In a cheeky national campaign that breaks today, the rental-car company is aiming to alter the way consumers think about its business by repositioning rental cars as a fling -- a way to break free from a monotonous routine and temporarily indulge while leaving their faithful, permanent cars at home.
"We're trying to make car rental sexier," said Kim Lewis-Collins, director of brand marketing for Avis, Parsippany, N.J. "[Car rental] is the last thing that people book when they book their trips. It's kind of the afterthought. ... We're trying to flip that on its head."
More business from business
Avis isn't No. 2 anymore -- the brand and sibling Budget form the "largest general-use-vehicle-rental company" in the country, according to parent Avis Budget Group, which had $1.7 billion in revenue for the third quarter, which ended Sept. 30. Its real strength is the in-airport car-rental business, with 60% of its sales coming from business customers. It's tough to grow such a dominant share, so Avis saw the real growth opportunity in expanding its share of the leisure market -- in part by getting business customers to bring the family and linger longer. Given that the company said in its most recent earnings report that the "domestic enplanements" are growing only modestly, Avis needed to find a way to get more mileage, if you will, out of its business customer.
Its strategy grew out of Avis research that in our overworked society, the notion of the two-week vacation is gradually falling by the wayside, leaving many trying to squeeze in some leisure travel as part of their business trips. The goal is to reach "travel opportunists" who view business trips as chances to have some fun on the side, the company said.
What a rental car offers is the chance to "trade up" from a mundane kid-shuttler to a younger, shinier partner. "When you arrive at the lot, people expect beige, nondescript cars. ... But there are really cool cars if you look for them," said Ms. Lewis-Collins, who said Avis has diversified its fleet to include a range of choices such as Hummer, Cadillac CTS, Pontiac Solstice, Altima and Toyota Prius hybrids, Volkswagen Beetle, and even a Corvette.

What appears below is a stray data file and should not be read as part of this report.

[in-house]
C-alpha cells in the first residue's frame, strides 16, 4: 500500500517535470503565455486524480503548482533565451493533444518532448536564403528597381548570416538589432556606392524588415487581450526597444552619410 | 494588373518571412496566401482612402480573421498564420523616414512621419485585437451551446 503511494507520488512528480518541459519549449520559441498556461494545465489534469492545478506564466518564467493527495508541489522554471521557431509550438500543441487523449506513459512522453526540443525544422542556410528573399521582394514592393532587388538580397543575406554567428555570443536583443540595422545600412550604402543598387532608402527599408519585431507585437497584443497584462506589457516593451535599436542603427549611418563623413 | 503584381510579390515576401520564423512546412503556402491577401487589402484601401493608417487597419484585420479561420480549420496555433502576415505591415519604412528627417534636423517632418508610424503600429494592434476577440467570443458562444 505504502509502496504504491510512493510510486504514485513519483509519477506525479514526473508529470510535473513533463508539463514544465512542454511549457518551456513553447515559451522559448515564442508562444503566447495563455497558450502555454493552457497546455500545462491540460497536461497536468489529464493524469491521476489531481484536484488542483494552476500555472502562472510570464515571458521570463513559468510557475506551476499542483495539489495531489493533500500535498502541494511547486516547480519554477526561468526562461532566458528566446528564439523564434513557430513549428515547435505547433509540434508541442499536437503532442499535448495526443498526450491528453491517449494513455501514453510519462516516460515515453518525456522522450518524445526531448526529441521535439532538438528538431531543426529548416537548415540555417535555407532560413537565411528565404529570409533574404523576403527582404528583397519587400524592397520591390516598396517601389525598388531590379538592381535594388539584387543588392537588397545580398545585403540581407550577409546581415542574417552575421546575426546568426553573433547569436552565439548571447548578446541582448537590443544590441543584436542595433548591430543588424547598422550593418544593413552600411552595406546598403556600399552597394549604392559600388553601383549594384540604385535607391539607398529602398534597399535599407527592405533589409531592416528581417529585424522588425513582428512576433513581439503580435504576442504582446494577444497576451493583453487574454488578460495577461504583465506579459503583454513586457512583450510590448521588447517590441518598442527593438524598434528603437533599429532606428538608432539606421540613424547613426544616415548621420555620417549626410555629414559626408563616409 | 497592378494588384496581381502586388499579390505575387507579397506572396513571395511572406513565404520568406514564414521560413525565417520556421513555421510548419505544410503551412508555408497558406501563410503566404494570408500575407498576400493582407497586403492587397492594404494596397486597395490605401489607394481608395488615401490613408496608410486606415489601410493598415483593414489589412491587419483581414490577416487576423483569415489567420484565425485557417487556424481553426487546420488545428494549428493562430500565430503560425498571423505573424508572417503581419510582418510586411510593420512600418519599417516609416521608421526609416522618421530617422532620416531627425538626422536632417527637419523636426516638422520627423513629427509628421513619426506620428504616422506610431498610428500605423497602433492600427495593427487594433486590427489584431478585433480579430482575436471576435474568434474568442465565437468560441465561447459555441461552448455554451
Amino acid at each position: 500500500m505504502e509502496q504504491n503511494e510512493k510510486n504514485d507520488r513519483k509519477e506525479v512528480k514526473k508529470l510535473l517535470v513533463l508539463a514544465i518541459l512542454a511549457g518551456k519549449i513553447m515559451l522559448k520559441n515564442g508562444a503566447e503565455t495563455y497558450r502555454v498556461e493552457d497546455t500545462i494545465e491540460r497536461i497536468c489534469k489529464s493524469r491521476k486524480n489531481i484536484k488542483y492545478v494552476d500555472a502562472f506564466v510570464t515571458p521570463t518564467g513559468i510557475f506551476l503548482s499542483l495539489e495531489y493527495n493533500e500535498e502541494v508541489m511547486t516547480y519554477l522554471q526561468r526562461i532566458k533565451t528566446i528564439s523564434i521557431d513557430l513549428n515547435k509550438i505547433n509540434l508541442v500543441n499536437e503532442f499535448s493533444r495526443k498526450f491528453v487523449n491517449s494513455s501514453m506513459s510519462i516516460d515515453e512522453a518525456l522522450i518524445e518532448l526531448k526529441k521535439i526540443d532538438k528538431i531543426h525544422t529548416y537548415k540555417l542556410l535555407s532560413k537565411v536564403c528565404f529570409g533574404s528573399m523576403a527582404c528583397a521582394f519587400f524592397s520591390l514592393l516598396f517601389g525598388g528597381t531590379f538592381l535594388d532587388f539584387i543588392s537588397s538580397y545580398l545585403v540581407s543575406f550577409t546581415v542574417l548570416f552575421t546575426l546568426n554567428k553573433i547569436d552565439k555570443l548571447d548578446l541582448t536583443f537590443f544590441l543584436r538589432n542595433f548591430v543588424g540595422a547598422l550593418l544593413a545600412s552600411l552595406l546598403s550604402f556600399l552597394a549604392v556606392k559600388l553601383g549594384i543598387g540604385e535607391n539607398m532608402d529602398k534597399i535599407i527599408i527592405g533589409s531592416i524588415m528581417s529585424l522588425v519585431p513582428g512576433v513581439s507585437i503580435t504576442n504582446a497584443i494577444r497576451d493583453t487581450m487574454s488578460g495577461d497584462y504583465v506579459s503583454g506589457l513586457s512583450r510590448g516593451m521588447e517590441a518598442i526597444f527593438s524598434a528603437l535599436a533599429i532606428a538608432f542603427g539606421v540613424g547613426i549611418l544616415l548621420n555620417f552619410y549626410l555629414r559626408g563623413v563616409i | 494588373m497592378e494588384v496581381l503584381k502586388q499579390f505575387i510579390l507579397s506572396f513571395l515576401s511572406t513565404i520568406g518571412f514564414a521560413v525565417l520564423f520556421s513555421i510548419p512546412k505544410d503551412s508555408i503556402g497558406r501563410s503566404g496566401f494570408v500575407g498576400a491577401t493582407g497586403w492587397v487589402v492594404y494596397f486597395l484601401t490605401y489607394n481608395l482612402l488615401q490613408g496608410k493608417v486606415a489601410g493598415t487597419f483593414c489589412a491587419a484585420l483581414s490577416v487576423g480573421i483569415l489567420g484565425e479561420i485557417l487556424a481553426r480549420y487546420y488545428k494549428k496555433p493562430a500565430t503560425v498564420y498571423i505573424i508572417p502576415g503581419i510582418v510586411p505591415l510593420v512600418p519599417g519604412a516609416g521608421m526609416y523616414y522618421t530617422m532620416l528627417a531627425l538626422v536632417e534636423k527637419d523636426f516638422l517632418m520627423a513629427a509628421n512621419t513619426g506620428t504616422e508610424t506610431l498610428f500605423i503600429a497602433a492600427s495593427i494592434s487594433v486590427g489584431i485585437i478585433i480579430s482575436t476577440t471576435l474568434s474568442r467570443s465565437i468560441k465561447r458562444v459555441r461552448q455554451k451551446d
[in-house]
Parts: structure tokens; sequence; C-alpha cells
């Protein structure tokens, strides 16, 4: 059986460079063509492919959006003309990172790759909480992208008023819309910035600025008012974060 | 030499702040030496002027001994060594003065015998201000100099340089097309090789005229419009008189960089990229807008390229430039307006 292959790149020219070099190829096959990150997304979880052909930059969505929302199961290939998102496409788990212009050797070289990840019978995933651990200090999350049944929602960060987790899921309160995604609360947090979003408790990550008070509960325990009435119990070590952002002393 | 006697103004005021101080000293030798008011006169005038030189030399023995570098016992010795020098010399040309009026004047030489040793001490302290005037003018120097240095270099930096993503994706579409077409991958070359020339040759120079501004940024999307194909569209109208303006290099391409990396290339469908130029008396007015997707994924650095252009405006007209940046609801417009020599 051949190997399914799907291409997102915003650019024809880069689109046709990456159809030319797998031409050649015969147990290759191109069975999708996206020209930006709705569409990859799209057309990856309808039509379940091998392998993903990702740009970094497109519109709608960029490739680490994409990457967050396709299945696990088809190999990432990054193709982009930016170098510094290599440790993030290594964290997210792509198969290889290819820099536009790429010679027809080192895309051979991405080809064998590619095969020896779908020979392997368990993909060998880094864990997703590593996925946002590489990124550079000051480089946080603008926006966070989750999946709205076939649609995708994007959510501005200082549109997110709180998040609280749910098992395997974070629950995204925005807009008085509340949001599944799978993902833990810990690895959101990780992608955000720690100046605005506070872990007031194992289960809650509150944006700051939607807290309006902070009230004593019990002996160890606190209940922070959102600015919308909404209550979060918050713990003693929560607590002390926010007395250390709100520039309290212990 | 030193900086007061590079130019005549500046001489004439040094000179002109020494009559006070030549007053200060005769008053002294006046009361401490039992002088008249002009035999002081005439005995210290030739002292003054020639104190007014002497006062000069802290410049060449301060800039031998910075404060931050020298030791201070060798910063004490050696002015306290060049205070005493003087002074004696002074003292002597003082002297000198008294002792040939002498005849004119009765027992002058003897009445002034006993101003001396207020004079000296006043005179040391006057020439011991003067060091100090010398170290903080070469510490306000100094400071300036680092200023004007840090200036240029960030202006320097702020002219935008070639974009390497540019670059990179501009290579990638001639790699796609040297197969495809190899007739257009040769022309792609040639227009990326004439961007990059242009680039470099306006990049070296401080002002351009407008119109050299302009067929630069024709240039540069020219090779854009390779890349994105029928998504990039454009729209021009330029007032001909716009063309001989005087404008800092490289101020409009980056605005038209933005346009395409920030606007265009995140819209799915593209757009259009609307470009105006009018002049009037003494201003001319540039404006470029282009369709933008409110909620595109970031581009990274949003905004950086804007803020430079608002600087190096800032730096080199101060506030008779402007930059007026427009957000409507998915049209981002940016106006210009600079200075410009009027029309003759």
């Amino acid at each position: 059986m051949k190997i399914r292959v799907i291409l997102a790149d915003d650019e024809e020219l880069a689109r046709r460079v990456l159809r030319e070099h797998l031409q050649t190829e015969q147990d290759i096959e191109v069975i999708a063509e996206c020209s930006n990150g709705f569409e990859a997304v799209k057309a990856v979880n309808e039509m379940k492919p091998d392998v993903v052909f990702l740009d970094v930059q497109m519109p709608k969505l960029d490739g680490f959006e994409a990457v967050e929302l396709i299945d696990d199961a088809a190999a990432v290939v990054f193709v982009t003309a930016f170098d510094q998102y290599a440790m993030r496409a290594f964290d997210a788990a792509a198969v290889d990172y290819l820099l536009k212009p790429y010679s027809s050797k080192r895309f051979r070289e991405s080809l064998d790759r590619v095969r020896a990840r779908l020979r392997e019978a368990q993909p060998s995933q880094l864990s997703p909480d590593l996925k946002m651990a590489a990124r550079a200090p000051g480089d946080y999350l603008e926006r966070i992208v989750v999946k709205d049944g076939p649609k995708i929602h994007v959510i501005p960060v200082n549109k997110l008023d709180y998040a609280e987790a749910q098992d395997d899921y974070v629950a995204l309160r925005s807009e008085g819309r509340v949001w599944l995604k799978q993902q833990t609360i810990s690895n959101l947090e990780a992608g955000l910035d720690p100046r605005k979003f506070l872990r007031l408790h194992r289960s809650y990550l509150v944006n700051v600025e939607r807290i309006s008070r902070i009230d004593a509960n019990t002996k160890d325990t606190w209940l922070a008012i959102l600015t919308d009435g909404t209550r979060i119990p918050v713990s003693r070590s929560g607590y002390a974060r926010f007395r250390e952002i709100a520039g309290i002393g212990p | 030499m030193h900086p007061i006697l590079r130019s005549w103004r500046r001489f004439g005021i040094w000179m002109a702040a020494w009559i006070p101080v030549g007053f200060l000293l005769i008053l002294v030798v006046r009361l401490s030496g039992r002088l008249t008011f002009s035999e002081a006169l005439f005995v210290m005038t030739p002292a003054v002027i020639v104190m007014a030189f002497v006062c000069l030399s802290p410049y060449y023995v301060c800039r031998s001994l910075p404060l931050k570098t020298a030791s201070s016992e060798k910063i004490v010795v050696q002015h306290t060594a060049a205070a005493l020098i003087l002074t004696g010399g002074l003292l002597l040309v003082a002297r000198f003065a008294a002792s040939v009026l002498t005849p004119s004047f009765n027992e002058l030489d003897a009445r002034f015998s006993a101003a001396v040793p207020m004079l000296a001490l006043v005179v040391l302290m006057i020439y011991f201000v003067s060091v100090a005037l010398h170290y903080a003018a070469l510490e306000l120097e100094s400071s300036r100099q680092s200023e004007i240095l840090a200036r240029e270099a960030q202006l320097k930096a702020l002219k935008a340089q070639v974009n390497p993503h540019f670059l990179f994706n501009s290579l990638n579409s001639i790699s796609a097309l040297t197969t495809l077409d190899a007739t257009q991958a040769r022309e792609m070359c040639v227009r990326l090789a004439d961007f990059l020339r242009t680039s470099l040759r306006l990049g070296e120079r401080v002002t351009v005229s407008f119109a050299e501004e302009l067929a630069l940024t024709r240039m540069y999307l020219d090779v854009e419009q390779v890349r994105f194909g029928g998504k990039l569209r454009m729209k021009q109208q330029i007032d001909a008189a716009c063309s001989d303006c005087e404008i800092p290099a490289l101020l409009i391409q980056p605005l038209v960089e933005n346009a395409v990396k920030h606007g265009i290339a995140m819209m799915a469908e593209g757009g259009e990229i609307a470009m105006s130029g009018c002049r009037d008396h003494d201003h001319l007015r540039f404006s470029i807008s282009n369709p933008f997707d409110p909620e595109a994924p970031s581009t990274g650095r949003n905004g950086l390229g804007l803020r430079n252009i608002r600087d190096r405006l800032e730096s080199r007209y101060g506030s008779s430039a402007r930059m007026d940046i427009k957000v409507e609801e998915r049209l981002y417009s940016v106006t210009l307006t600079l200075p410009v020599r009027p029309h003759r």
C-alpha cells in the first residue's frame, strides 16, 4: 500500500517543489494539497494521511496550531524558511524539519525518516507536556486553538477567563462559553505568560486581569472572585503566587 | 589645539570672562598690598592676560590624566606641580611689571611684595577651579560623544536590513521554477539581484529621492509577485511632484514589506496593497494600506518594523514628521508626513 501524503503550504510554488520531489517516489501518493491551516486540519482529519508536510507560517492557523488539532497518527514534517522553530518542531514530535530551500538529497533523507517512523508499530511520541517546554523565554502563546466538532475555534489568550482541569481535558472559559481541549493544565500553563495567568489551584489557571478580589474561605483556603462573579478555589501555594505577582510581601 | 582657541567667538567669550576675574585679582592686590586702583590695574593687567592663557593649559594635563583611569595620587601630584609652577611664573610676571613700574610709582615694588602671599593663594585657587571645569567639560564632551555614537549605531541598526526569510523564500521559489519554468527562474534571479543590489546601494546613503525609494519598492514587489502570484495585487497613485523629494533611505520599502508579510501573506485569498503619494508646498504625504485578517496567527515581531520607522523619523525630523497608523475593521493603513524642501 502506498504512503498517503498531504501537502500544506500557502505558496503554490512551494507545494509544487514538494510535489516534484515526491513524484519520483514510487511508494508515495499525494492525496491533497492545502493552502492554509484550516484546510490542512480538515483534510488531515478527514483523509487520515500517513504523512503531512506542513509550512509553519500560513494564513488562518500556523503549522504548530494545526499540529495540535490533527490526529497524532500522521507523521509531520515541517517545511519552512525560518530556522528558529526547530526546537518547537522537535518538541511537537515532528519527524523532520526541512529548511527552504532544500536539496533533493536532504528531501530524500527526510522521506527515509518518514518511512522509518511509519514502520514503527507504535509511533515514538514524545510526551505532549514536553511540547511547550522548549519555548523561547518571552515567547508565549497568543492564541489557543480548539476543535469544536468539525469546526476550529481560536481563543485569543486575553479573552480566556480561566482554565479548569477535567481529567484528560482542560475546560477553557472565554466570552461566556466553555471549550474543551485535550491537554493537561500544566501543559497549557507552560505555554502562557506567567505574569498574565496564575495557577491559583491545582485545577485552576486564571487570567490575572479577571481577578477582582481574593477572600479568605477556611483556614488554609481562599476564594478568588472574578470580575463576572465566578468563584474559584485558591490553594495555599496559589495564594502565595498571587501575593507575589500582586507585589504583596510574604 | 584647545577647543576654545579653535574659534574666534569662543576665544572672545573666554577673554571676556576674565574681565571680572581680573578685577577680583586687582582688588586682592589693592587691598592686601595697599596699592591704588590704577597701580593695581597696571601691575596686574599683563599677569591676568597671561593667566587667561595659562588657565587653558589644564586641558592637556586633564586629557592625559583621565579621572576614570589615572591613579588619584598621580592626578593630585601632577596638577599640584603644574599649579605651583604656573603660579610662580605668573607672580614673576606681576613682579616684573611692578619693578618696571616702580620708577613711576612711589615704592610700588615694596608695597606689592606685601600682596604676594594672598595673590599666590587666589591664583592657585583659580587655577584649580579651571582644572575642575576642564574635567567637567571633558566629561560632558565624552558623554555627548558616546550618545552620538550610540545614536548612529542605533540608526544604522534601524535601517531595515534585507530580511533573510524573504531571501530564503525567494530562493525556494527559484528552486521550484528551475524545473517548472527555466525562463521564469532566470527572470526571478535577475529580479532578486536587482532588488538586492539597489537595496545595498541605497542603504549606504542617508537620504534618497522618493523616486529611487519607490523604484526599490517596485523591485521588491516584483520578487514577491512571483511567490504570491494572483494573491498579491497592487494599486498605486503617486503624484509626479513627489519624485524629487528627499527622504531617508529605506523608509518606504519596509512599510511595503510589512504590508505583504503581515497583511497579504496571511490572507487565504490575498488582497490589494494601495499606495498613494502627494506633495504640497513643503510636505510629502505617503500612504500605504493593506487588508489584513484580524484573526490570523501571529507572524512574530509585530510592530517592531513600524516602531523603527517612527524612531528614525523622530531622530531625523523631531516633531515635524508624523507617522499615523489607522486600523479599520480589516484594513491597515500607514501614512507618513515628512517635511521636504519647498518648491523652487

OK, but a rental is still a rental, and don't rental cars have a reputation for shoddiness? "Unlike other rental-car companies, Avis has a corporate customer base, and that gives a very good advantage in maintaining [its vehicles] well," said John Edwards, a San Ramon, Calif.-based industry expert and blogger. "Most of the corporate travelers do not misuse rental vehicles."
The push from Avis' agency of record, McCann Erickson, New York, is underpinned by a quartet of 30-second spots directed by Speck/Gordon, the duo responsible for the Martin Agency's Geico "Caveman" spots.
The spots are clever and dark -- each portraying a dejected, jealous family car decrying its owner's straying behavior.
In addition to premium vehicles, the work also promotes Avis' signature offerings, such as the "Where 2" Portable Navigation system the company introduced last year. In a spot dubbed "Look Back," a little red car in an airport parking lot bemoans a range of imagined offenses by his owner: "He'll probably get the Where2 GPS so he can find all of his precious, fancy coffees and driving ranges." The car tries to assuage its ego -- "Forget about him. Who needs him?" -- until the owner stops in his tracks, searching for something in his pockets. "Did he just look back?" the car asks pathetically. A reverse shot is the salt in the wound: The owner left his coffee cup on the abandoned car's hood.
The tagline for the campaign, "The other car," emphasizes Avis' idealized relationship between consumers and their rental cars.
The TV campaign, which is supported by print, online and out-of-home elements, is a major departure not just in the 60-plus-year history of Avis, but the category overall. The rental-car industry, perennially plagued by pricing pressures and small margins, historically has harped on operational excellence.